Your eyes are not sensitive to UV light so any absorption there will be invisible to you. The visible spectrum you give has fairly uniform absorbance across the visible. The whiteness you see is primarily due to scattering of white room lights or sunlight off the powdered zinc oxide. Light is scattered when there is a change in refractive index between two mediums, in this case air and zinc oxide. The effect is enhanced when the crystals are of a very irregular shape and so have many different scattering surfaces. Sugar and salt show the same effect when powdered even though large crystals of each of them can be made that are clear and colourless. As the oxide has a more or less constant absorption no wavelength is very much more absorbed than any other, or alternatively, all wavelengths are equally scattered.
If you can find a solvent with similar refractive index to the oxide (and in which it does not dissolve) then the crystals will become far more transparent and effectively disappear. It is easier see this effect if you wet a piece of frosted glass with water as it will then become far more transparent. Alcohol or benzene would be better as they have refractive index closer to that of many types of glass. Zinc oxide has a value of 2 higher than any common solvent, such as diiodomethane approx 1.7.
Your impression of color is a result of physical (absorption spectrum of the substance, power spectral density of the illuminating light), biological (cone responses) and psychological (surround, adaptation, fatigue...) factors. From a purely physical point of view the posted spectra are not of a white substance (which would absorb light equally at all visible wavelengths) but of a bluish one as it absorbs less at the shorter visible wavelengths than at the longer ones. And yet you see it as white. This is because your brain averages everything in the scene and sets its white point based on that average much as the automatic white point setting in a video camera does. Thus a piece of white paper looks white when viewed under tungsten light (Coordinated Color Temperature 2400 K) as it does in shadow on a sunny day (CCT 8000 K).
There are three color receptors in the eye and their responses are approximately bell shaped curves located in the short, medium and long wavelength parts of the visible spectrum (400 - 700 nm). If those three are approximately equally stimulated by an object (or, more precisely, if an object stimulates them approximately in the same proportion as the scene) that object will appear white. Note that the spectrum of a white object does not at all need to be uniform or even approximately uniform in order to produce an impression of white. When we look at a TV, for example, what we see as a white screen is actually stimulating our eyes with three rather narrow band clumps of light energy corresponding to the primaries of the screen. It can all seem rather complex. If absorption of visible light occurs in a part of the spectrum (near 500 nm) where all three color matching functions are small and cross over one another one would not notice much change in the color of the material as each of the tristimulus values would change little. But if the absorption were at, respectively, 425 nm (peak of the short wavelength cmf) or 600 nm (peak of the long wavelength cmf) the, respectively, short or long tristimulus would change appreciably and the effect be noticeable.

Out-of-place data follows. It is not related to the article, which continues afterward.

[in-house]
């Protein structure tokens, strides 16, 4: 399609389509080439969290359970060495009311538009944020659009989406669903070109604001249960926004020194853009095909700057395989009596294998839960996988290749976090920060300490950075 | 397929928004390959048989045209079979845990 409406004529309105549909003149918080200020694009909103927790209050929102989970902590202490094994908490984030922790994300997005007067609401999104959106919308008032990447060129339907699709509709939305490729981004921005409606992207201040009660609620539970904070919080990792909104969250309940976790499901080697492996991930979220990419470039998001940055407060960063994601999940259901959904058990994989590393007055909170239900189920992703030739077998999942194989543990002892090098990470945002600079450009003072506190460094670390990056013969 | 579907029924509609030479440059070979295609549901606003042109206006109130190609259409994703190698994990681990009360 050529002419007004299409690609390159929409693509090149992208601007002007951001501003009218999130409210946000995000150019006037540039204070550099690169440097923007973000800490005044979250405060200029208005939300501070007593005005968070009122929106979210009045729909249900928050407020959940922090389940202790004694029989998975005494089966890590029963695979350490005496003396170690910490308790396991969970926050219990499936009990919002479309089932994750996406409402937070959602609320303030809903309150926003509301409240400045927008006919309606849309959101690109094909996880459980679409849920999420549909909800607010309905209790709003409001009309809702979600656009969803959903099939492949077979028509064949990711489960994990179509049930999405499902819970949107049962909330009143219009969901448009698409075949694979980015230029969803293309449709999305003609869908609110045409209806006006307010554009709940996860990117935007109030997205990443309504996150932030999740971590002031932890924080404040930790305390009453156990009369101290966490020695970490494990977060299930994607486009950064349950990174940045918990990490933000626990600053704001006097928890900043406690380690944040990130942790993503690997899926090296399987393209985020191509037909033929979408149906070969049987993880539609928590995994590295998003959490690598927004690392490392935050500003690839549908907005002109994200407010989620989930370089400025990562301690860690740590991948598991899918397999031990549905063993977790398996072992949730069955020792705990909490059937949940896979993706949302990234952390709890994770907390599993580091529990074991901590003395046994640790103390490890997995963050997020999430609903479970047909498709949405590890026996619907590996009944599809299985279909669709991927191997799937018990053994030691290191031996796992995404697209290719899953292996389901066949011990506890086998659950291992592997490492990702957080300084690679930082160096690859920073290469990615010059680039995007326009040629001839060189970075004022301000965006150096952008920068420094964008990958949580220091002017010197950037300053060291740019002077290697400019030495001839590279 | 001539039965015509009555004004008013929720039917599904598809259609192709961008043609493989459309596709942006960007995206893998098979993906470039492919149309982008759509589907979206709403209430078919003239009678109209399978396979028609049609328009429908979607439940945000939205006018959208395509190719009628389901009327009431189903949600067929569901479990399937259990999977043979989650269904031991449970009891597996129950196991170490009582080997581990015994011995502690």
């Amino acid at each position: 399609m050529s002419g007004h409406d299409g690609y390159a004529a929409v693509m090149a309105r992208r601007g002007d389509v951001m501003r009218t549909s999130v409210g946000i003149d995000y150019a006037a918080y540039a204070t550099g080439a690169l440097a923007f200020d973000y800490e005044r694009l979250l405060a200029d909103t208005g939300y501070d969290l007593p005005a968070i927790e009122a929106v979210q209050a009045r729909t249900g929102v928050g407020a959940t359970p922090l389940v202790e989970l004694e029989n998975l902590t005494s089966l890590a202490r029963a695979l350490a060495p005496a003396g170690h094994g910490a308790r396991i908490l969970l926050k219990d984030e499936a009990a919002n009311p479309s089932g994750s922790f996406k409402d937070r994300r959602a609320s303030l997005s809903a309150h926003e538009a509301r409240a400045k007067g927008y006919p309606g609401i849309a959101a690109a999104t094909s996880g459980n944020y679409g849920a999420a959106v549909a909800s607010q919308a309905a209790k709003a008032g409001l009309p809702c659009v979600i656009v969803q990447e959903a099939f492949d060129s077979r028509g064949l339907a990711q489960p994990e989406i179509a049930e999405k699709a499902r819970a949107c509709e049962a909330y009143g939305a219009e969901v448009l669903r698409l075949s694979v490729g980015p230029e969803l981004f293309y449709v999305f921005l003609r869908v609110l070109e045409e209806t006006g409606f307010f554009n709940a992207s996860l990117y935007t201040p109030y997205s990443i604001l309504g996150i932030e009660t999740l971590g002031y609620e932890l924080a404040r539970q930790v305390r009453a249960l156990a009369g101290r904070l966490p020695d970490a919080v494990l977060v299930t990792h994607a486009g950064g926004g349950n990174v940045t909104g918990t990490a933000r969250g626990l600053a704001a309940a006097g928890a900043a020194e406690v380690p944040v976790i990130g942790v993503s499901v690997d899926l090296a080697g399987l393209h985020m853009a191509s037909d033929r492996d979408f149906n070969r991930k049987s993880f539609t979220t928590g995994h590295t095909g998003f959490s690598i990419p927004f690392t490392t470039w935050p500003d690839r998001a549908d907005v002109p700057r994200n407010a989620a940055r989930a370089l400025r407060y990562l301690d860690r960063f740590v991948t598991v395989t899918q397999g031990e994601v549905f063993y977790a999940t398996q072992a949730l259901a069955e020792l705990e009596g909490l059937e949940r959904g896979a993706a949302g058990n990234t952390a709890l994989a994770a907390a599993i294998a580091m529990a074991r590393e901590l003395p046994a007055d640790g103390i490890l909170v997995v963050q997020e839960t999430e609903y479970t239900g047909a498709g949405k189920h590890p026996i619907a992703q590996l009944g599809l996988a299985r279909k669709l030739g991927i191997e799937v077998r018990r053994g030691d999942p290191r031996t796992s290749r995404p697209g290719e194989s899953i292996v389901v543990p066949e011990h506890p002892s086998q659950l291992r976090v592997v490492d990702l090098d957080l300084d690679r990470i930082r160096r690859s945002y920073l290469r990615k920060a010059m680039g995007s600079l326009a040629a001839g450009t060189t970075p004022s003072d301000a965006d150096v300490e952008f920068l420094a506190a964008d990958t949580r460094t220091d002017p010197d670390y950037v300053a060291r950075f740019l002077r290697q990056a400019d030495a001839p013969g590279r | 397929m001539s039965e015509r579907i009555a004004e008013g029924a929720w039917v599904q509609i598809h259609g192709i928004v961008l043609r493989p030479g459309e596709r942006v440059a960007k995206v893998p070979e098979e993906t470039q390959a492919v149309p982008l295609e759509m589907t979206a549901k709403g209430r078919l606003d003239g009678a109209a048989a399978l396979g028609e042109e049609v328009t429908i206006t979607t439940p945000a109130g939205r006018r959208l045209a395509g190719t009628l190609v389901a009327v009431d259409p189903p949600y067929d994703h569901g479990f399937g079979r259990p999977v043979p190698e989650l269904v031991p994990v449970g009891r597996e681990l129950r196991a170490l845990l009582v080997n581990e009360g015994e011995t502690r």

The key word in your question is "appear" and the answer to it is "yes". We can go straight from your posted spectra to color coordinates in any of several systems and I'm confident that by playing around with illuminants and choosing absorbtion peaks properly we could find spectra distorted relative to yours that were imperceptibly close to the same color as the one yielded by the original spectra. These are called 'metamers'. Metamerism (i.e. producing something of one color that looks like a desired color even though the spectra are very different) is obviously the basis for color TV, color printing etc. In fact we could photograph your zinc oxide and look at it on a TV screen. It would still look white though the light coming from the screen would be missing several chunks of wavelengths.